It was early on Thursday evening when the Grand Prix Drivers’ Association delivered its bouncer – any sign of tyre trouble at the Nürburgring and its members would withdraw from the event – and very early on Friday when TV crews laid siege to Pirelli’s motorhome. In the slipstream of this spiky start, however, the paddock has since been a den of relative tranquillity.
The ’Ring was never likely to replicate problems of the kind seen at Silverstone seven days beforehand. Cornering loads are much lower, for one thing, and Pirelli has taken the added precaution of dropping the steel-belted rear radials used at Silverstone in favour of the Kevlar alternatives trialled recently in Montreal. This is a one-race compromise and fresh compounds and constructions will be introduced later this month in Hungary.
Before a wheel had turned, the FIA also issued a mandate obliging teams to follow a strict set of guidelines in terms of tyre usage. Henceforth, cars must run at least 16psi at the start of sessions, with 20 and 19psi as the stabilised minimum, front to rear. Maximum negative cambers have been set at 4.0 and 2.5 degrees (front/rear) and the practice of swapping left- and right-hand tyres – something teams have been doing throughout the season, in the interests of greater longevity – has now been outlawed. Such practice was done with Pirelli’s full knowledge and consent, but the Italian firm’s motorsport boss Paul Hembery admits this was a mistake. “Swapping the tyres created a weakness,” he said, “and we underestimated its impact.”
Hembery was asked whether he feared that the FIA might seek an alternative tyre supplier for 2014 – principally Michelin, one of precious few companies that might have the capacity to become involved at fairly short notice. Hembery swatted that one away and gave a politically adept response underlining the FIA’s undying support…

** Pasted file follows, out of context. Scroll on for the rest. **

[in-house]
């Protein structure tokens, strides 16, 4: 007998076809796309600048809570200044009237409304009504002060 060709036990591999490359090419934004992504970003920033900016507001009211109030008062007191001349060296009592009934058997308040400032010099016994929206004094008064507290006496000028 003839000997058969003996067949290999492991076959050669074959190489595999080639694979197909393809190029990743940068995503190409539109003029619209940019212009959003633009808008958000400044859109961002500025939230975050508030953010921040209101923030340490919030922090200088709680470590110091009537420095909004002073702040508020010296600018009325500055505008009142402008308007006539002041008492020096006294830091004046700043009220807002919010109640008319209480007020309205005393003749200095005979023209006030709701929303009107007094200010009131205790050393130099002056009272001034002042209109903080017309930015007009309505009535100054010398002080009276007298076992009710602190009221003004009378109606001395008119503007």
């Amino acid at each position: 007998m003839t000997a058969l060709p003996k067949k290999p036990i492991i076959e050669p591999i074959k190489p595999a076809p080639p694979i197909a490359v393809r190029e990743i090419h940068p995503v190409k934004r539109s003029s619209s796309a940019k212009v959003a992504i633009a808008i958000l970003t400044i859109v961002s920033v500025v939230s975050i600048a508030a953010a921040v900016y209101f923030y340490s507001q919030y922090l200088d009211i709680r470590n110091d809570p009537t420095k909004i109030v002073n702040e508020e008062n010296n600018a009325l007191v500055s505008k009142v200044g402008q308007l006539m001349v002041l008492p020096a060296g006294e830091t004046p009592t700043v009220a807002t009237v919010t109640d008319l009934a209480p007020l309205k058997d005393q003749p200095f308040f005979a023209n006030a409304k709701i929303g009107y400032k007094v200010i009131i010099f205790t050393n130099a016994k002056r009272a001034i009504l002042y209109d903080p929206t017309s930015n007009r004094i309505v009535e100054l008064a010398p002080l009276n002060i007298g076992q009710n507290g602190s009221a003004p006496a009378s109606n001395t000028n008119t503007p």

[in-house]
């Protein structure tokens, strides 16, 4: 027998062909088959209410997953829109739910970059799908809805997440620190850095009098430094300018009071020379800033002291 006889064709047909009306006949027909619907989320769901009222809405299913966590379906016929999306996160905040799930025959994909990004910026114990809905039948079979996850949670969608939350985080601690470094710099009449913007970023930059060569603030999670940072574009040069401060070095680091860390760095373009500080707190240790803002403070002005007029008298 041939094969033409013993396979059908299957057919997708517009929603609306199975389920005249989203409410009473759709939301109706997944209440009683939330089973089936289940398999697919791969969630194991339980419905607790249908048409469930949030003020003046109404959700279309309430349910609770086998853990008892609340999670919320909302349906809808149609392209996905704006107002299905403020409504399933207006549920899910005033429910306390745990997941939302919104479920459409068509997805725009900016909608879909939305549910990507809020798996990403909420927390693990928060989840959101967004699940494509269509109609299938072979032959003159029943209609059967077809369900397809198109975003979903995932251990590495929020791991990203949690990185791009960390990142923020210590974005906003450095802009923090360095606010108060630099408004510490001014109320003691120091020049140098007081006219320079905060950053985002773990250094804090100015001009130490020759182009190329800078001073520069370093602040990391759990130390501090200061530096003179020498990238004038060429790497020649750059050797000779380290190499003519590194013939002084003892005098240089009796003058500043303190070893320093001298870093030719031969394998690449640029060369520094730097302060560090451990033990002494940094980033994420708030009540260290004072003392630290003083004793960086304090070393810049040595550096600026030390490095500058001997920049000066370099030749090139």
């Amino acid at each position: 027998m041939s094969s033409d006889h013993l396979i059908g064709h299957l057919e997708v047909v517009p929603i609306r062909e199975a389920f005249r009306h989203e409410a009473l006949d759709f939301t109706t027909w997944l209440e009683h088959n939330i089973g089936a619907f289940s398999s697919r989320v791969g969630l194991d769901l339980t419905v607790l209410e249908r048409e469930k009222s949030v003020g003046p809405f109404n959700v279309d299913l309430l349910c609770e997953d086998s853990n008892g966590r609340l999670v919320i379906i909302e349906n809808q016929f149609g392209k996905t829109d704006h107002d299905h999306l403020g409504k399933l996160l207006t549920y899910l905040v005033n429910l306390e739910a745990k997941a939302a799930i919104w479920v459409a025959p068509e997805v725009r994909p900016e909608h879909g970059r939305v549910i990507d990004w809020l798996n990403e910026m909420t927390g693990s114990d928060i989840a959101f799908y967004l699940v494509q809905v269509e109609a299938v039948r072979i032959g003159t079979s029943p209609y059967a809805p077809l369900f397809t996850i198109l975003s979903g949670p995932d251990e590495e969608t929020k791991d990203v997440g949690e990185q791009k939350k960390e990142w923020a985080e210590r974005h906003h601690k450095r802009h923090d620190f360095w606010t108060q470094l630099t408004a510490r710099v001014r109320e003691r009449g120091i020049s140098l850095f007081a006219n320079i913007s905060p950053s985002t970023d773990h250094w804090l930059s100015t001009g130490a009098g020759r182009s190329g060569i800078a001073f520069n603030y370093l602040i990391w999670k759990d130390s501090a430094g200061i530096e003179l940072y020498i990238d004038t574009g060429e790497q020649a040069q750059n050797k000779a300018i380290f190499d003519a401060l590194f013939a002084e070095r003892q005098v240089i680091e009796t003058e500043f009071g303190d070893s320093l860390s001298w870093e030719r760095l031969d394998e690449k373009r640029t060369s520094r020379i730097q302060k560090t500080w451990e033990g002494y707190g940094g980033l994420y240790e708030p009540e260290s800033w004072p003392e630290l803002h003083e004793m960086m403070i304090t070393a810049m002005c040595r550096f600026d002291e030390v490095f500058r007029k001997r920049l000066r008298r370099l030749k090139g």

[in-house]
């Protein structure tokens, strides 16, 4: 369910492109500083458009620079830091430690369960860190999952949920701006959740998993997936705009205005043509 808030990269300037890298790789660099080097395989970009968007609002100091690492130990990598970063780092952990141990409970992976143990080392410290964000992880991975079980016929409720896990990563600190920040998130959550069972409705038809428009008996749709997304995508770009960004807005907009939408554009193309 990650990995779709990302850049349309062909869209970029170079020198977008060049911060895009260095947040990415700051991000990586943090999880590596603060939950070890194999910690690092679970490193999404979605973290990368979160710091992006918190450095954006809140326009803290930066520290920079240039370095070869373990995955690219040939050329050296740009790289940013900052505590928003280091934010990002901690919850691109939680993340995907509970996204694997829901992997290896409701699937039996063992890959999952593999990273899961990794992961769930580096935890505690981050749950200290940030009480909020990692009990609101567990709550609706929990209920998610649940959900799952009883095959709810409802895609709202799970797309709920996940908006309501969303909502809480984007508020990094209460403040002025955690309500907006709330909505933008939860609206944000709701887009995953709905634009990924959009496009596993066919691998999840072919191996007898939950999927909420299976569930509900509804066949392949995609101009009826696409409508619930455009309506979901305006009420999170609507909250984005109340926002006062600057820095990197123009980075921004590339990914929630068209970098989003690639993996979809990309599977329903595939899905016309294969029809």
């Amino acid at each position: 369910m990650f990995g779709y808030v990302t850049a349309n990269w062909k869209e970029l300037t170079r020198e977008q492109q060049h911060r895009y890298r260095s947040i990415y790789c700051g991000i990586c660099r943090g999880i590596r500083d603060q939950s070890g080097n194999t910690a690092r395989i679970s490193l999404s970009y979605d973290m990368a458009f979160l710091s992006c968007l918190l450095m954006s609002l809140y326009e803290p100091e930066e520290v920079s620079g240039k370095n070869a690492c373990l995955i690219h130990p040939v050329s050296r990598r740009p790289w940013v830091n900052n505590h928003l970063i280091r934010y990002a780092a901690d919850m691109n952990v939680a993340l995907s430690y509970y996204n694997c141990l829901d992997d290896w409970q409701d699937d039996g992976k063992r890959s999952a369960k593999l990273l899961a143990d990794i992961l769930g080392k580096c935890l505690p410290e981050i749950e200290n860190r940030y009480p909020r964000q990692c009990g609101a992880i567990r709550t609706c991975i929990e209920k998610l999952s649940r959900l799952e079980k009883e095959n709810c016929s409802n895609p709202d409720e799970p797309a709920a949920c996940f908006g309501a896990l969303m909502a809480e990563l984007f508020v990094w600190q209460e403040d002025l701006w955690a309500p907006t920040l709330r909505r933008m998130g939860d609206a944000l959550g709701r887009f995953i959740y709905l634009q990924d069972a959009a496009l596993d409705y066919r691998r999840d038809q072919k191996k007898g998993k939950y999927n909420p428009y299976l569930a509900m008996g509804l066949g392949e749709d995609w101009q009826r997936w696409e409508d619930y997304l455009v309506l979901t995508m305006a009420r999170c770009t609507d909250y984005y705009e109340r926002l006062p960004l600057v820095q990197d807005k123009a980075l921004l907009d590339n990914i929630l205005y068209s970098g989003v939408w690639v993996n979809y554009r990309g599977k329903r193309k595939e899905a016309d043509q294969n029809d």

Michelin motorsport director Pascal Couasnon recently spoke to the French press and was asked the inevitable F1 question.
“I’d have no interest under current conditions,” he said. “It is an ultra-technical environment, but at the moment they are capping performance. That saddens and angers me, because it’s not what the sport should be looking to do. We appreciate that there needs to be an element of spectacle within racing, but there has to be a sensible compromise between that and technology.”
He denied, however, that Michelin would flatly refuse to tender for a contract, should Pirelli withdraw. “We live in the same world as everybody else and F1 could be interesting,” he said. “We are ready to sit down and say, ‘OK, here are some ideas to maintain the spectacle and at the same time create an interesting challenge in terms of technology’. People ask why we go rallying when there’s no competition, but in each of the last two years we have covered the same mileage with a 20 per cent reduction in tyre use…”
Couasnon added that Michelin would only be prepared to come in if F1 switched to 18-inch wheel rims and low-profile tyres, similar to those used at Le Mans and on many high-performance road cars. F1 cars presently run on 13-inch rims, an inch shorter than those on a Toyota Aygo…
Back at the Nürburgring, Lewis Hamilton and Sebastian Vettel set the pace during the first two free practice sessions, the German posting quickest time of the day – a 1min 30.416sec – during the afternoon session. Pirelli’s soft and medium compounds performed without fault and Red Bull appeared to have a slight edge in terms of long-term pace, with Ferrari and Mercedes a few tenths off (although relative fuel loads are unknown).
It wasn’t the smoothest of days for Ferrari, Fernando Alonso’s planned aero test programme being canned during the morning after the Spaniard failed to complete a flying lap because of what technical director Pat Fry called a “small, silly electrical problem”.
In light of recent events, though, small problems are a breath of fresh air.